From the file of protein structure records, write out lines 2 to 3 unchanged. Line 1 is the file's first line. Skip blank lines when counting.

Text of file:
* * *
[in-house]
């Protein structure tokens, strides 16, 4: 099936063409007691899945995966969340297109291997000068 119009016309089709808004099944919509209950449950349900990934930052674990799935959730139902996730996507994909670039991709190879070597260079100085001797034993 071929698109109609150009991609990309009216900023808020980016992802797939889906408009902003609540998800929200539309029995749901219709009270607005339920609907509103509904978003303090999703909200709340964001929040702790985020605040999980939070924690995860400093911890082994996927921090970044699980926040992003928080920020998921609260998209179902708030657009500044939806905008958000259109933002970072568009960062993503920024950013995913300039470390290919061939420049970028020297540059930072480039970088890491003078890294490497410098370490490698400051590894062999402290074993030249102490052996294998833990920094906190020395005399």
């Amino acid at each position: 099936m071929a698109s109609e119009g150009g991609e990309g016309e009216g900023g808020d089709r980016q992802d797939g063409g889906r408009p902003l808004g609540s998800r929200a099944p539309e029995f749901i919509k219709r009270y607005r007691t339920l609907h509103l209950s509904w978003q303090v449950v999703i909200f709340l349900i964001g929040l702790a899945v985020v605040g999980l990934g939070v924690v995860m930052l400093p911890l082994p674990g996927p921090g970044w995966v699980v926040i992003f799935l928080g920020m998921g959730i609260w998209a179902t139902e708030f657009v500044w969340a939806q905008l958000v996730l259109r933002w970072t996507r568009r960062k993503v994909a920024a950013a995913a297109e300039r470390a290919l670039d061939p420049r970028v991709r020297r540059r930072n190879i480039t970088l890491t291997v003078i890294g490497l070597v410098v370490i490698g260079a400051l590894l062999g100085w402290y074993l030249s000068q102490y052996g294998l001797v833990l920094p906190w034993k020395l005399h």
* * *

């Protein structure tokens, strides 16, 4: 099936063409007691899945995966969340297109291997000068 119009016309089709808004099944919509209950449950349900990934930052674990799935959730139902996730996507994909670039991709190879070597260079100085001797034993 071929698109109609150009991609990309009216900023808020980016992802797939889906408009902003609540998800929200539309029995749901219709009270607005339920609907509103509904978003303090999703909200709340964001929040702790985020605040999980939070924690995860400093911890082994996927921090970044699980926040992003928080920020998921609260998209179902708030657009500044939806905008958000259109933002970072568009960062993503920024950013995913300039470390290919061939420049970028020297540059930072480039970088890491003078890294490497410098370490490698400051590894062999402290074993030249102490052996294998833990920094906190020395005399």
């Amino acid at each position: 099936m071929a698109s109609e119009g150009g991609e990309g016309e009216g900023g808020d089709r980016q992802d797939g063409g889906r408009p902003l808004g609540s998800r929200a099944p539309e029995f749901i919509k219709r009270y607005r007691t339920l609907h509103l209950s509904w978003q303090v449950v999703i909200f709340l349900i964001g929040l702790a899945v985020v605040g999980l990934g939070v924690v995860m930052l400093p911890l082994p674990g996927p921090g970044w995966v699980v926040i992003f799935l928080g920020m998921g959730i609260w998209a179902t139902e708030f657009v500044w969340a939806q905008l958000v996730l259109r933002w970072t996507r568009r960062k993503v994909a920024a950013a995913a297109e300039r470390a290919l670039d061939p420049r970028v991709r020297r540059r930072n190879i480039t970088l890491t291997v003078i890294g490497l070597v410098v370490i490698g260079a400051l590894l062999g100085w402290y074993l030249s000068q102490y052996g294998l001797v833990l920094p906190w034993k020395l005399h």